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WARSAW (Reuters) – Polish police sometimes punch and kick detainees, a European rights watchdog said on Wednesday, warning that in Poland, which has seen mass anti-government protests in recent years, people being arrested run an “appreciable risk of being ill-treated”.
file photo: Police stand guard outside the Parliament building in Warsaw July 18, 2018. REUTERS/Kacper Pempel
The Council of Europe’s anti-torture committee said in a report of a 2017 visit to the largest ex-communist EU state that the great majority of interviewees said they had been treated in a correct manner by the police.
“However, the delegation did hear a number of allegations of physical ill-treatment. Most of these allegations referred to excessive use of force at the time of apprehension,” it said, listing slaps, punches, kicks, truncheon blows, using teasers and locking handcuffs too tightly.
“A few allegations were also heard concerning physical ill-treatment (mainly punches and kicks) in the course of questioning. The delegation’s findings… clearly indicate that persons taken into police custody in Poland continue to run appreciable risk of being ill-treated.”
The report comes as Poland has seen regular and at times mass street protests against the government of the Law and Justice (PiS) party, which won elections in late 2015 on slogans reflecting national pride and promises of higher social spending.
Poland’s interior and justice ministries did not immediately reply to requests for comment.
However, in a response attached to the Council of Europe’s report, Poland’s justice ministry said it had analyzed the cases described and that many of them were not substantiated.
“At the current stage it seems ungrounded to formulate such serious allegations of torture or inhuman or degrading treatment of persons apprehended or detained in detention rooms,” it said.
Tens of thousands of people took to the streets last year in protests against the government’s changes to the Constitutional Tribunal, which the European Union and rights groups have criticized as tightening political control over judges and weakening a key institution of a democratic state.
The protests and EU pressure have had only a limited impact and PiS remains popular among Poles despite accusations by critics that it is undermining democracy.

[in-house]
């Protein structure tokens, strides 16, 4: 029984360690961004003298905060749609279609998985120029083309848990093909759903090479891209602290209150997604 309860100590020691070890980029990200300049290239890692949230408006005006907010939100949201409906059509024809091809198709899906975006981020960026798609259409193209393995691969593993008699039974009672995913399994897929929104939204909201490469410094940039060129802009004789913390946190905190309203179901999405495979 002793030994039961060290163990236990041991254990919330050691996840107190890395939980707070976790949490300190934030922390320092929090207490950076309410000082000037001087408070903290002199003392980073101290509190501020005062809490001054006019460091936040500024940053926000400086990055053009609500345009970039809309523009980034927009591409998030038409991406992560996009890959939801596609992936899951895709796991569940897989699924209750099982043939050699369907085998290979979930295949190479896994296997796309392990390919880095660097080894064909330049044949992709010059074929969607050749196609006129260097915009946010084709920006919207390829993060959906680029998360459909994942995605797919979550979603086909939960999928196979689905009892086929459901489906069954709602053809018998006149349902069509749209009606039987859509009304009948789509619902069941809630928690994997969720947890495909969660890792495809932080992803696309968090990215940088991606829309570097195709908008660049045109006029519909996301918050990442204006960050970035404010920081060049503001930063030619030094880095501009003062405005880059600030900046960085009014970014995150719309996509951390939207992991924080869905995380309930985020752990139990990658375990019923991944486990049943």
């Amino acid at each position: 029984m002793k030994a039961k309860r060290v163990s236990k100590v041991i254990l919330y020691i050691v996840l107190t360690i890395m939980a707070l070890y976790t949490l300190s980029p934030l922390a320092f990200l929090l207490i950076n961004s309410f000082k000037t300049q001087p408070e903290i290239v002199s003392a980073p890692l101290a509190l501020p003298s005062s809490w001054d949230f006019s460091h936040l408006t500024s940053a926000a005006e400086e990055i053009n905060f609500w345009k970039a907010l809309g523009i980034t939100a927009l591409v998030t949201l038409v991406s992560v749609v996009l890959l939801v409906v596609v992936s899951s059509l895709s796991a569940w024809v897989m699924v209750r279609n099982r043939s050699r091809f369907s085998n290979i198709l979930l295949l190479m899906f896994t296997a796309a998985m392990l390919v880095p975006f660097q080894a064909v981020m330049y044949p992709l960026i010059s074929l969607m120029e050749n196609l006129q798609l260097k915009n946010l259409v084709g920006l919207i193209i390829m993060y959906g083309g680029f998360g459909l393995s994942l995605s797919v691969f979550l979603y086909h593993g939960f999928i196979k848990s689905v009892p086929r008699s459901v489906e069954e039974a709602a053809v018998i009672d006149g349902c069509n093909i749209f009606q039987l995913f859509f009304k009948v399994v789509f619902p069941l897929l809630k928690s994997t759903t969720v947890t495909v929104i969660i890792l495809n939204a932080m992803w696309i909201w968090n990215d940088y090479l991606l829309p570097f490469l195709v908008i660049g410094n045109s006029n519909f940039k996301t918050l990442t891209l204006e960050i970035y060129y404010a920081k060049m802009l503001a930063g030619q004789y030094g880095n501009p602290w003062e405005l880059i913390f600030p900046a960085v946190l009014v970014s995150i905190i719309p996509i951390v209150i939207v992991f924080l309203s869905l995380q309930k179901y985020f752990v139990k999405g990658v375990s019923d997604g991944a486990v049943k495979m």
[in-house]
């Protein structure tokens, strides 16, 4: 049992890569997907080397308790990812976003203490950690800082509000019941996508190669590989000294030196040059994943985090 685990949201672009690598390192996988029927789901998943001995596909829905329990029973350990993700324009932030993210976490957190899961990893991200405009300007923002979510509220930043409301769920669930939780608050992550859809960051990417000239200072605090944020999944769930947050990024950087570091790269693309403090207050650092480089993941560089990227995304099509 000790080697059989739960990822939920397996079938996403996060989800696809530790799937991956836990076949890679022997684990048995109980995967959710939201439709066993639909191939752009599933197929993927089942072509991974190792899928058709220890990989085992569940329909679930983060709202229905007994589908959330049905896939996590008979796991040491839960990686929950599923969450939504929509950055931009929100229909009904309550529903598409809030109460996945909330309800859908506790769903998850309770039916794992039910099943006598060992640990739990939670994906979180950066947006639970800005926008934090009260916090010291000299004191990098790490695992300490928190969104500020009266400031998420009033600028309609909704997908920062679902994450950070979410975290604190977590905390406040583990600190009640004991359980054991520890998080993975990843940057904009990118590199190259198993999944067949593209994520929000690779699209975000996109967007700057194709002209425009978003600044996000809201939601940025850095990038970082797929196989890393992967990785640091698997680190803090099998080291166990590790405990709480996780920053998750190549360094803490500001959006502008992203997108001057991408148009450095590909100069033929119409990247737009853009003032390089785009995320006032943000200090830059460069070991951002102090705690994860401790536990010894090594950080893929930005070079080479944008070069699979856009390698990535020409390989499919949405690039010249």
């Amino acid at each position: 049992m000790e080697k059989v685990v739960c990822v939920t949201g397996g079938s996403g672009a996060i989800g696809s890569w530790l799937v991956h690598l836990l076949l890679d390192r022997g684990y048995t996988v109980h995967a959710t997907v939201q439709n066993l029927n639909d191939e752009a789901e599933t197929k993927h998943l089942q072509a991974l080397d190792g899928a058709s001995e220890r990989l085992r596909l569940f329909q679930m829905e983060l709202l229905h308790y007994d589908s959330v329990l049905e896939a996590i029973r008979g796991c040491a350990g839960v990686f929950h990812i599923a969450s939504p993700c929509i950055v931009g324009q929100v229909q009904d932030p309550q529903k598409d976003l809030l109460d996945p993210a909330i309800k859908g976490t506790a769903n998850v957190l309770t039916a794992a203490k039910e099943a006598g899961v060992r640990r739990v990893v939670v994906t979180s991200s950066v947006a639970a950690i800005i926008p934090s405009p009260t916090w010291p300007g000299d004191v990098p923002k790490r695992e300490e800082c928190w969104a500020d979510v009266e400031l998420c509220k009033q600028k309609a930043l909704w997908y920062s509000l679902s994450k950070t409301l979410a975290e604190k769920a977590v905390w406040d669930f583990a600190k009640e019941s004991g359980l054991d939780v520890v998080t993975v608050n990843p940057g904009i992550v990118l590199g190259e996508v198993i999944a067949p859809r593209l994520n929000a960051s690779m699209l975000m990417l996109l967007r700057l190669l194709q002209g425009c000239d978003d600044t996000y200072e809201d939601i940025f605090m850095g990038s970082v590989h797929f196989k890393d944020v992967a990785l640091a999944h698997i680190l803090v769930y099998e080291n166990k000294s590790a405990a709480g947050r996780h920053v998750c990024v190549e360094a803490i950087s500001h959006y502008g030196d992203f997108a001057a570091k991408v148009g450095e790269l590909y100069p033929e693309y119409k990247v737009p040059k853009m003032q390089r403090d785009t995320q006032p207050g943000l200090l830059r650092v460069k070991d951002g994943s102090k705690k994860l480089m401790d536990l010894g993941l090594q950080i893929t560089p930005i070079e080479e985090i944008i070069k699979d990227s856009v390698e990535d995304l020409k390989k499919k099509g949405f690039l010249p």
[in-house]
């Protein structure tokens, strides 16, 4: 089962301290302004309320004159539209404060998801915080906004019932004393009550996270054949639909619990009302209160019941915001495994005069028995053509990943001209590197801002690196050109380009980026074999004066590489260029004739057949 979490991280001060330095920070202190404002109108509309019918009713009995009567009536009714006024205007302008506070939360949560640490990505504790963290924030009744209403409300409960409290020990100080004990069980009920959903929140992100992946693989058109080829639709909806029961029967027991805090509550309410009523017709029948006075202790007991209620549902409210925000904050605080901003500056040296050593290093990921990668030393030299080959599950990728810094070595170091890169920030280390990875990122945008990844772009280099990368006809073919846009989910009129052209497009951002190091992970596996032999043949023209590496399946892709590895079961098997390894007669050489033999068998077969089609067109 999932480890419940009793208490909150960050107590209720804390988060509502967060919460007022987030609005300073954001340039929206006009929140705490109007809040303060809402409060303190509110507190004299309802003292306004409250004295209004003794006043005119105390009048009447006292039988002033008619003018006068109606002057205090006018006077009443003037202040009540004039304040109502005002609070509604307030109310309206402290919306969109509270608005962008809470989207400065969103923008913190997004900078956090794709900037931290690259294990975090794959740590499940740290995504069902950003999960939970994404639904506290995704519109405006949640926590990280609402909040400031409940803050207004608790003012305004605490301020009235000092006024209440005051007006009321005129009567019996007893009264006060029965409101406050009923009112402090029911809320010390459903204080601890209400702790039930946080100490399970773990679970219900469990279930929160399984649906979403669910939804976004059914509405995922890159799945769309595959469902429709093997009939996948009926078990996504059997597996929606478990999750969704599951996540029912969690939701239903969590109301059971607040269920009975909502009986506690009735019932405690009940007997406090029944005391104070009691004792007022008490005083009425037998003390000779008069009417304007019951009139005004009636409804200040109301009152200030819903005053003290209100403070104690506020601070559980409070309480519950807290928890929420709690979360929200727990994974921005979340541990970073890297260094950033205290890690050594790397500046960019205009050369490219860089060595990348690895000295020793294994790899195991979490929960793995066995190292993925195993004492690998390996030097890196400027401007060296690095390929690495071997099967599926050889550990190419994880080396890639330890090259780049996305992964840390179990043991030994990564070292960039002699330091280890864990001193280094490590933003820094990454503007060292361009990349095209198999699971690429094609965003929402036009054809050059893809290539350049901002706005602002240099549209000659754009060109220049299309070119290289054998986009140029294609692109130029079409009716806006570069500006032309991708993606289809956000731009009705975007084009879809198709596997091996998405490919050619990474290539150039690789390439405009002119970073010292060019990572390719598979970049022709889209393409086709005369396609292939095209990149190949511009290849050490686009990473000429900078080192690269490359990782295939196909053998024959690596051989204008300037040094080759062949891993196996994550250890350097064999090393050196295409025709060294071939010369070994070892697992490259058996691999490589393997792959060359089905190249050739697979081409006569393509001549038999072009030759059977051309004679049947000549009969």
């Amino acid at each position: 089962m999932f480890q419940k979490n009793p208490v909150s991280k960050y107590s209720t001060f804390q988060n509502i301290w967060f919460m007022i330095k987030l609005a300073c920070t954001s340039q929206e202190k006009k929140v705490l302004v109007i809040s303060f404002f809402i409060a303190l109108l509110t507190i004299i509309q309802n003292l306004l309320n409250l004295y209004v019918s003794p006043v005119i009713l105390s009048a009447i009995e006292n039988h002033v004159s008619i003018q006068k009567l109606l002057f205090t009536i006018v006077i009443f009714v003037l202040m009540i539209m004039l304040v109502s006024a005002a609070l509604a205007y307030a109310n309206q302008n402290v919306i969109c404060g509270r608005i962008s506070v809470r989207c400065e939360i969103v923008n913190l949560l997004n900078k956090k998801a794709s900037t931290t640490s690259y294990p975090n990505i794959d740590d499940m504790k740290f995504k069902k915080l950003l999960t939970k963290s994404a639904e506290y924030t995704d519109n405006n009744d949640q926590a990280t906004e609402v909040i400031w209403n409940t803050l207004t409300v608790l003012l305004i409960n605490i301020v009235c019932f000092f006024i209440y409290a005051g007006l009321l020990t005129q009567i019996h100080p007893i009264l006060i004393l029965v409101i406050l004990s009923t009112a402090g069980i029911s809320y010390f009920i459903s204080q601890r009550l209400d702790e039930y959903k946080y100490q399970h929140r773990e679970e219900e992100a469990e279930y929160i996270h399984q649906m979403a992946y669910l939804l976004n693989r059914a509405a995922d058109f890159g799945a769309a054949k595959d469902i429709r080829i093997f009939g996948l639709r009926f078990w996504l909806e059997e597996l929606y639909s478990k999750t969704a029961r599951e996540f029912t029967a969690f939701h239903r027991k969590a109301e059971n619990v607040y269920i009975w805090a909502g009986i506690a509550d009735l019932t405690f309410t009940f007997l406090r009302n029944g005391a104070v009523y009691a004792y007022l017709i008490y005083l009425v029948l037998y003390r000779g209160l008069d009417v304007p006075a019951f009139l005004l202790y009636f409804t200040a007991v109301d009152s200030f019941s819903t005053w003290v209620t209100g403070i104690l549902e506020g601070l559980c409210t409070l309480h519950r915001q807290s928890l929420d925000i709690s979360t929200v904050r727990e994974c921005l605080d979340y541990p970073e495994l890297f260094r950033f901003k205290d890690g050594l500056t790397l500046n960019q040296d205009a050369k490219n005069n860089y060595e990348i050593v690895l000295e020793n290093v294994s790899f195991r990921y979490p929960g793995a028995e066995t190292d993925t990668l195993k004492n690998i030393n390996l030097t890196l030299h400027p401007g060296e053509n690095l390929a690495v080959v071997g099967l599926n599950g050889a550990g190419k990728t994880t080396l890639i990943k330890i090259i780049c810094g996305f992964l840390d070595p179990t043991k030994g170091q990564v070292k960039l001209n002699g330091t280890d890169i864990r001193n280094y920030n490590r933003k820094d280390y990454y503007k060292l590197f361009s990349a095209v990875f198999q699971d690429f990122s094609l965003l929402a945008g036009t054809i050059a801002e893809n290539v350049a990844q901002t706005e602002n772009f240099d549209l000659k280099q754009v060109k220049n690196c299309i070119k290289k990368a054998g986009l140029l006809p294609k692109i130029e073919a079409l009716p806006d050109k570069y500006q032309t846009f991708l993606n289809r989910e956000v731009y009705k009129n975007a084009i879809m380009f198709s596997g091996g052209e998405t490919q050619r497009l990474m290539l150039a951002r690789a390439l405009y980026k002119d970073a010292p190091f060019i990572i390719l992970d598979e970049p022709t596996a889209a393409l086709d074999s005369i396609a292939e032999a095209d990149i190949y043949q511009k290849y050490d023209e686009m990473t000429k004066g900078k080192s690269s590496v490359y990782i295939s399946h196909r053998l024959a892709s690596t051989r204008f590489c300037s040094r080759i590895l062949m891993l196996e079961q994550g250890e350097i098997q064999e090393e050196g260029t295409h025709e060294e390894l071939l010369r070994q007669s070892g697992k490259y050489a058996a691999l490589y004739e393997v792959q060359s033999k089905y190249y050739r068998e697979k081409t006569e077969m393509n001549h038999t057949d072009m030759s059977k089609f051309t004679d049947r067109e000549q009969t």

PiS is now carrying out similar changes to the country’s Supreme Court, which validates election results in Poland. While the protests have dwindled, a picket on Friday outside parliament saw a brief scuffle between protesters and police.
One young demonstrator said he was detained while protesting peacefully and accused the police of beating him while in custody. A police spokesmen said police officers had acted professionally and were reacting to breaches of the law.
The case shows growing tensions between police and protesters at anti-government demonstrations, though it is nowhere close to the violent clashes seen in Greece or Ukraine in recent years.
But a heavy police presence around anti-government protests has become a regular sight in the capital Warsaw, where the parliament building is often fenced off by metal barriers.
The Council of Europe (CoE) said the problem of ill-treatment by police predated PiS.
It was identified in a similar report of the council’s first study visit in 2013, which encouraged whistleblowing to “promote a police culture where it is regarded as unprofessional to work and associate with colleagues who resort to ill-treatment.”
Five years later, the watchdog was forced to reiterate that Poland, which overthrew communism in 1989, should “pursue rigorously” efforts to combat ill-treatment by police.
Other problems listed by the CoE related to providing detainees with insufficient information about their rights or giving them insufficient access to lawyers.
Reporting by Gabriela Baczynska, Editing by William Maclean